Radio Telescopes and Quantum Computers: Siemens Regional Finalist Projects

by Sophia Deng and Xinyi Zhou

Magnet seniors Roger Curley, Dalton Wu and Jennifer Wang were named Regional Finalists in the 2009 Siemens Competition.  Wu and Curley were partners in a project related to the correction of atmospheric image distortions for astronomy.  Wang worked with a partner from Virginia on a project related to ion traps for quantum computing.  In an interesting coincidence, both groups worked in the same building at the University of Maryland,
the Computer and Space Sciences Building. (read more about their experiences at the Siemens Regional Finals)

Correcting Atmospheric Distortions

Dalton Wu and Roger Curley worked together on a project entitled "Determining Conditions in which Paired Antennas Can Be Used to Correct Atmospheric Image Distortion at Millimeter Wavelengths." 
They worked under Dr. Marc Pound, Dr. Peter Teuben, and Ashley Zauderer. Although Wu and Curley would become an effective team, their partnership was was more last-minute than fixed at the get-go. When former SRP teacher Susan Ragan informed Curley that Wu's lab had an opening, Curley was on board. Curley describes their teamwork as "pretty good." "We could [look at] each other's code, so that was really good," Curley notes. Having company also meant never eating "lunch solo," Curley remarks.

The antennas they studied are radio telescopes that can observe astronomical sources of radio waves, whose resolution is dependent upon the diameter of the telescope. However, building telescopes with higher and higher resolutions required antennae of an impractical size, so astronomers now use arrays of telescopes, such as the Combined Array for Research in Millimeter-wave Astronomy (CARMA).

When using such an array, however, the radio waves in front of each antenna are affected by different parts of the atmosphere, so each resulting image will have different distortions that must be fixed before the images are spliced together. The current system for doing so is called the Paired Antenna Calibration System (PACS), but it requires significant resources without consistently providing useful corrections. Wu and Curley wrote a series of programs to investigate the cases in which PACS was ineffective or effective. Their results will help researchers only use PACS when it will provide useful corrections, and thus save money and resources.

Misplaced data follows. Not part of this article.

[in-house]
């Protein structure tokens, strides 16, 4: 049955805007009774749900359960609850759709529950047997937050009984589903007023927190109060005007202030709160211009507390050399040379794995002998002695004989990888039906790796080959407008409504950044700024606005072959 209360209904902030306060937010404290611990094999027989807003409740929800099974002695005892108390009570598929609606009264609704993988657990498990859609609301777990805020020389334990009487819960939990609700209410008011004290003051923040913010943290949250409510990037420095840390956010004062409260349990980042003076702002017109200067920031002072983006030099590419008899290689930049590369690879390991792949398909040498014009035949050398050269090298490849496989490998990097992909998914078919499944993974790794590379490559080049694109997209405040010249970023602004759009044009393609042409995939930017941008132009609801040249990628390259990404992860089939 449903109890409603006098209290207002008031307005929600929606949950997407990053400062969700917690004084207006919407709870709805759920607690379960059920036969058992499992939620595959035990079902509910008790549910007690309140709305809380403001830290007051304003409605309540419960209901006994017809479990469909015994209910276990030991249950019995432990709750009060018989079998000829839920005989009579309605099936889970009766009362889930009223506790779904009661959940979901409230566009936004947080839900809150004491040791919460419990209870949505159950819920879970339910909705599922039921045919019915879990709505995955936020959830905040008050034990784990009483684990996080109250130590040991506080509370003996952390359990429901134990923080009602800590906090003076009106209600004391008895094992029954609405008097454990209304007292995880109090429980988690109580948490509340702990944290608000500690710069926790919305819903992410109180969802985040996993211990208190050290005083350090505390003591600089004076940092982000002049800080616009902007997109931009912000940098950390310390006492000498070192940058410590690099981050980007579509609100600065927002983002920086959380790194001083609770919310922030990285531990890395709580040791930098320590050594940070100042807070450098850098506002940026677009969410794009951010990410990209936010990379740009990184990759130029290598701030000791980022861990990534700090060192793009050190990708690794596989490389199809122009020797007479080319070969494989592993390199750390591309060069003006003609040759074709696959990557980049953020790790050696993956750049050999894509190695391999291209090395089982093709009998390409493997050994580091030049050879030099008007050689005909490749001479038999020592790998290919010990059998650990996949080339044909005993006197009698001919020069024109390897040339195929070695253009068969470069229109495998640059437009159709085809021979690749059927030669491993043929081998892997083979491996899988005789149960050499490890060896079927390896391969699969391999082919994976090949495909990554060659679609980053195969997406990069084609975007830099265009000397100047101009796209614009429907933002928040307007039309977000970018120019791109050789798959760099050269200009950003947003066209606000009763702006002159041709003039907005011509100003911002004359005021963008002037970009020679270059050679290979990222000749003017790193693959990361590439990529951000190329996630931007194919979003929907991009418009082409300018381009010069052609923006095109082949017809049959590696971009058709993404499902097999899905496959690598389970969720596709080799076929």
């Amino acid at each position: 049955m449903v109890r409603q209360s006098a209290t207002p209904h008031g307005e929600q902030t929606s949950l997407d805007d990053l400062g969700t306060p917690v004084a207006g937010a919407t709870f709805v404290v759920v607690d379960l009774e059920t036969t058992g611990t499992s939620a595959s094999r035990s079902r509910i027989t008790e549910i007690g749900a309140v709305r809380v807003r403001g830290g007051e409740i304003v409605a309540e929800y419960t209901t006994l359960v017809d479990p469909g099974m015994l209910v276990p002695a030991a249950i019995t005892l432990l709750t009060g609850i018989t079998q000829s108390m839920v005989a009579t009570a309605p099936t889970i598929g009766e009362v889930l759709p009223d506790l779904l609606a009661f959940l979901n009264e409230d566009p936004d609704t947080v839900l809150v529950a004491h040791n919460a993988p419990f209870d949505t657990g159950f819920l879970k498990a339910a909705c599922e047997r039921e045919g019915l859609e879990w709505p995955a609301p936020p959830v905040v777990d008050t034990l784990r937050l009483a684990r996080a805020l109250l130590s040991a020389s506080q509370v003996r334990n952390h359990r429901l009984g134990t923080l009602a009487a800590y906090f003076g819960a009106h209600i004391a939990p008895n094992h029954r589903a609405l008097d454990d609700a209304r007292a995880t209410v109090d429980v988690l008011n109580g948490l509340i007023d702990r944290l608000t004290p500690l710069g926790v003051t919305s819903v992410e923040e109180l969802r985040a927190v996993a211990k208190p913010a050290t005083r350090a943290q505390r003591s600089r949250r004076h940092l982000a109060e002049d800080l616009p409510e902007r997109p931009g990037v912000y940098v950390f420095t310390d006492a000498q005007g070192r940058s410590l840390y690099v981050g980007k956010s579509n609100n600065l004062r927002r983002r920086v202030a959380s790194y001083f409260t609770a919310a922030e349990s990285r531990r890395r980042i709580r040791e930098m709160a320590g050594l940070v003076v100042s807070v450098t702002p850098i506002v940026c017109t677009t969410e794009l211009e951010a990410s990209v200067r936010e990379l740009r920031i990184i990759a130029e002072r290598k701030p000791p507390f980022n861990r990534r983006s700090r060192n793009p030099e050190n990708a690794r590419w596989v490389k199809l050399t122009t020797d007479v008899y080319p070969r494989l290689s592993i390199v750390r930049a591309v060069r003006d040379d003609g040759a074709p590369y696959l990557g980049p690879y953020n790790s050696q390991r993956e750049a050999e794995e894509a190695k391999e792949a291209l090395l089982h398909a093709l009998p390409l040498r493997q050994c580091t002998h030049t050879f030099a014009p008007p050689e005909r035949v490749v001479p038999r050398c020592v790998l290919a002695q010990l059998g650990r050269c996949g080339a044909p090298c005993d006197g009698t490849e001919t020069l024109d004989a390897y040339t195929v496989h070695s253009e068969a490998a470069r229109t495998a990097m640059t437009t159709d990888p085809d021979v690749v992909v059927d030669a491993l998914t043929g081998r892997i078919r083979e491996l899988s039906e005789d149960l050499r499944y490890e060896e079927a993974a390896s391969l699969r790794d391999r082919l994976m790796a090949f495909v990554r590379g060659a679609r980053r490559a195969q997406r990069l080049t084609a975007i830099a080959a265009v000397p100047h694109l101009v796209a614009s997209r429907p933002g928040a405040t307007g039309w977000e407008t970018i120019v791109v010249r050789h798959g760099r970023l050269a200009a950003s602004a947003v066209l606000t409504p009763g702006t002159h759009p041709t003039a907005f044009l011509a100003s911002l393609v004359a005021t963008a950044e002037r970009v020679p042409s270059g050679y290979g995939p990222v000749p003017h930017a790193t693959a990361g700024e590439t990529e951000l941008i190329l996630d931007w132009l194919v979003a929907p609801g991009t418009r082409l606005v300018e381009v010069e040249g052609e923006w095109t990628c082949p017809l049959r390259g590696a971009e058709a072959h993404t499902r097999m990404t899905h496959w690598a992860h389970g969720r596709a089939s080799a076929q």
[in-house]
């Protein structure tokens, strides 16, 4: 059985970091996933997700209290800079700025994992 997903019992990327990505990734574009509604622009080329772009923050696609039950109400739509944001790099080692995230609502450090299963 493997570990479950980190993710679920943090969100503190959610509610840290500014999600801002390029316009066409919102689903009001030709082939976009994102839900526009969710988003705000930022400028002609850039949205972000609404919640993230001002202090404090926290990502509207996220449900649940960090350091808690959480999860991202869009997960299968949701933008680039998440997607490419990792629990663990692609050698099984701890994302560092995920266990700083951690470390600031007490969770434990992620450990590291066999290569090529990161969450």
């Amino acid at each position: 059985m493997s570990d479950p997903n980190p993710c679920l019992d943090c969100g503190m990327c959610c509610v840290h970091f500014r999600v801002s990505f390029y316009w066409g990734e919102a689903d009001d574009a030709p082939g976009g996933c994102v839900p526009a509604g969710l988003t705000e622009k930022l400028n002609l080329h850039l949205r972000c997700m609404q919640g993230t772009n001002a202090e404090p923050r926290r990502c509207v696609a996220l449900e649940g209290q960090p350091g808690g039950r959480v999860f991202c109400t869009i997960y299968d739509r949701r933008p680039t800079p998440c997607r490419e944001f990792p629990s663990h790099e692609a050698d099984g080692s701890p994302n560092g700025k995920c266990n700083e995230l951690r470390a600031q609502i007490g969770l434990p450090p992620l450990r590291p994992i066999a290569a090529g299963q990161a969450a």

Parabolic Ion Traps

Jennifer Wang, the other Regional Finalist from Blair, also worked in a group project. Instead of working with a partner from Blair, she worked with junior Grace Young from The Potomac School in McLean, Va.  Their project was entitled "Validation of Parabolic Ion Trap Geometries for Application within Quantum Computing" and dealt with methods for incorporating parabolic reflectors into particle traps, which could have implications for large-scale quantum computing networks. They worked under Professor Christopher R. Monroe.

A working quantum computer is able to perform many calculations that normal computers cannot. While a conventional computer operates in 1s and 0s - on and off - a quantum computer may be on and off at the same time in a probabilistic state.  This gives quantum computers some capabilities beyond conventional computers that researchers are eager to explore.  As one example, conventional computers can easily multiply two numbers but struggle to undo the process. This fact is the basis for many encryption algorithms. Quantum computers, however, would be able to easily undo multiplication, breaking several modern encryption techniques.

One potential way to represent the mechanisms of a quantum computer is to trap ions and measure the resulting light output in a method called trapped ion quantum computing (TIQC). However, this process has not been very efficient. Wang and Young worked on increasing that efficiency by trapping ions at the focus of a parabolic reflector, which enhances quantum network performance significantly. They tested three trap designs and experimentally validated the efficacy of the parabolic reflector process.  Wang and Young thus cleared a significant obstacle to quantum computing and developed a tool to predict development of ion traps using parabolic geometries.